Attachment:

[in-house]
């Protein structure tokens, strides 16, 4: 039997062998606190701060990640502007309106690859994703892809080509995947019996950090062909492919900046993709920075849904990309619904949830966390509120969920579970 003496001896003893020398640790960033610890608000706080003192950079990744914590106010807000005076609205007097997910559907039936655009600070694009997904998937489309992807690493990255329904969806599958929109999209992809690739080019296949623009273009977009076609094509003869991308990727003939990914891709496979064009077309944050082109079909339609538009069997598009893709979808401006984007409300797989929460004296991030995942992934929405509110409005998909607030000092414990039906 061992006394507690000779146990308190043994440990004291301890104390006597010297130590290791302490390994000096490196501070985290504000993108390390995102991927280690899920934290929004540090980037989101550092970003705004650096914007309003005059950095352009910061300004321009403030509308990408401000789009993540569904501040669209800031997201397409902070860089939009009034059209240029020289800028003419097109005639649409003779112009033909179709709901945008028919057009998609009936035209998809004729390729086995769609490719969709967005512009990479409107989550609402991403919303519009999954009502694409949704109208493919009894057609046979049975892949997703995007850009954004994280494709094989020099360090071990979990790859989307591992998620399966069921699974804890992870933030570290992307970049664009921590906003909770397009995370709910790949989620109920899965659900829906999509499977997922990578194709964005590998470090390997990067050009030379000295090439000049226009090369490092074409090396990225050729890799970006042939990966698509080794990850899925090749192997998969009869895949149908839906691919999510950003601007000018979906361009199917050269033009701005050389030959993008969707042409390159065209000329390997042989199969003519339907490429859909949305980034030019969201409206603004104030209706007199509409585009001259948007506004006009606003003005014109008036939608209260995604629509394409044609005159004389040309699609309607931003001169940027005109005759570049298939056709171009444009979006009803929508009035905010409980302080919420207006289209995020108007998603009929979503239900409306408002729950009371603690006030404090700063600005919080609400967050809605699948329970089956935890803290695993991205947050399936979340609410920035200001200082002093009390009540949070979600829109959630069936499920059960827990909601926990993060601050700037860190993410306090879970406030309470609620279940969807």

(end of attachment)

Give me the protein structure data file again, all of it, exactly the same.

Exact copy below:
[in-house]
């Protein structure tokens, strides 16, 4: 039997062998606190701060990640502007309106690859994703892809080509995947019996950090062909492919900046993709920075849904990309619904949830966390509120969920579970 003496001896003893020398640790960033610890608000706080003192950079990744914590106010807000005076609205007097997910559907039936655009600070694009997904998937489309992807690493990255329904969806599958929109999209992809690739080019296949623009273009977009076609094509003869991308990727003939990914891709496979064009077309944050082109079909339609538009069997598009893709979808401006984007409300797989929460004296991030995942992934929405509110409005998909607030000092414990039906 061992006394507690000779146990308190043994440990004291301890104390006597010297130590290791302490390994000096490196501070985290504000993108390390995102991927280690899920934290929004540090980037989101550092970003705004650096914007309003005059950095352009910061300004321009403030509308990408401000789009993540569904501040669209800031997201397409902070860089939009009034059209240029020289800028003419097109005639649409003779112009033909179709709901945008028919057009998609009936035209998809004729390729086995769609490719969709967005512009990479409107989550609402991403919303519009999954009502694409949704109208493919009894057609046979049975892949997703995007850009954004994280494709094989020099360090071990979990790859989307591992998620399966069921699974804890992870933030570290992307970049664009921590906003909770397009995370709910790949989620109920899965659900829906999509499977997922990578194709964005590998470090390997990067050009030379000295090439000049226009090369490092074409090396990225050729890799970006042939990966698509080794990850899925090749192997998969009869895949149908839906691919999510950003601007000018979906361009199917050269033009701005050389030959993008969707042409390159065209000329390997042989199969003519339907490429859909949305980034030019969201409206603004104030209706007199509409585009001259948007506004006009606003003005014109008036939608209260995604629509394409044609005159004389040309699609309607931003001169940027005109005759570049298939056709171009444009979006009803929508009035905010409980302080919420207006289209995020108007998603009929979503239900409306408002729950009371603690006030404090700063600005919080609400967050809605699948329970089956935890803290695993991205947050399936979340609410920035200001200082002093009390009540949070979600829109959630069936499920059960827990909601926990993060601050700037860190993410306090879970406030309470609620279940969807």